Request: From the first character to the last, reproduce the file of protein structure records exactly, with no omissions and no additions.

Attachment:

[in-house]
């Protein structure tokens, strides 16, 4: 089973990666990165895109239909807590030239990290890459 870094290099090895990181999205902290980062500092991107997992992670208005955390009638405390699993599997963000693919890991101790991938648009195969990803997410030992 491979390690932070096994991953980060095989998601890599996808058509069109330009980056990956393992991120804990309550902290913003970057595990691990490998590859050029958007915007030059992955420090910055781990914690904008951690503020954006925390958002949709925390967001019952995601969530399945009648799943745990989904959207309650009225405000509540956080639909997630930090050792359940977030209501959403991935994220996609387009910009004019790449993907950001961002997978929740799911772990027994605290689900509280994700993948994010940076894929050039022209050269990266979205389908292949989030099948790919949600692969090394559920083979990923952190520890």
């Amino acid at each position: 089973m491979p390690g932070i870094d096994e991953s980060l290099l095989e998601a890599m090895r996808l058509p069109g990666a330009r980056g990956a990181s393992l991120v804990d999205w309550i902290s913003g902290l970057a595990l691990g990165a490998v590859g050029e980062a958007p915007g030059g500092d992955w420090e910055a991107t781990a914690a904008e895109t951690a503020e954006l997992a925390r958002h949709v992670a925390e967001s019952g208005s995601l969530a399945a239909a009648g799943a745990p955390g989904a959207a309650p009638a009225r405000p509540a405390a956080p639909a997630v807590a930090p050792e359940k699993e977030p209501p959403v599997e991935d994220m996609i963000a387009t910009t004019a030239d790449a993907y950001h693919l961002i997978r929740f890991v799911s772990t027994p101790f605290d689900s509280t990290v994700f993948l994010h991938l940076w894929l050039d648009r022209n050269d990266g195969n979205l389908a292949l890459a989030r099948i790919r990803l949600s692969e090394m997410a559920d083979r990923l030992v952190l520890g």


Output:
[in-house]
């Protein structure tokens, strides 16, 4: 089973990666990165895109239909807590030239990290890459 870094290099090895990181999205902290980062500092991107997992992670208005955390009638405390699993599997963000693919890991101790991938648009195969990803997410030992 491979390690932070096994991953980060095989998601890599996808058509069109330009980056990956393992991120804990309550902290913003970057595990691990490998590859050029958007915007030059992955420090910055781990914690904008951690503020954006925390958002949709925390967001019952995601969530399945009648799943745990989904959207309650009225405000509540956080639909997630930090050792359940977030209501959403991935994220996609387009910009004019790449993907950001961002997978929740799911772990027994605290689900509280994700993948994010940076894929050039022209050269990266979205389908292949989030099948790919949600692969090394559920083979990923952190520890």
């Amino acid at each position: 089973m491979p390690g932070i870094d096994e991953s980060l290099l095989e998601a890599m090895r996808l058509p069109g990666a330009r980056g990956a990181s393992l991120v804990d999205w309550i902290s913003g902290l970057a595990l691990g990165a490998v590859g050029e980062a958007p915007g030059g500092d992955w420090e910055a991107t781990a914690a904008e895109t951690a503020e954006l997992a925390r958002h949709v992670a925390e967001s019952g208005s995601l969530a399945a239909a009648g799943a745990p955390g989904a959207a309650p009638a009225r405000p509540a405390a956080p639909a997630v807590a930090p050792e359940k699993e977030p209501p959403v599997e991935d994220m996609i963000a387009t910009t004019a030239d790449a993907y950001h693919l961002i997978r929740f890991v799911s772990t027994p101790f605290d689900s509280t990290v994700f993948l994010h991938l940076w894929l050039d648009r022209n050269d990266g195969n979205l389908a292949l890459a989030r099948i790919r990803l949600s692969e090394m997410a559920d083979r990923l030992v952190l520890g």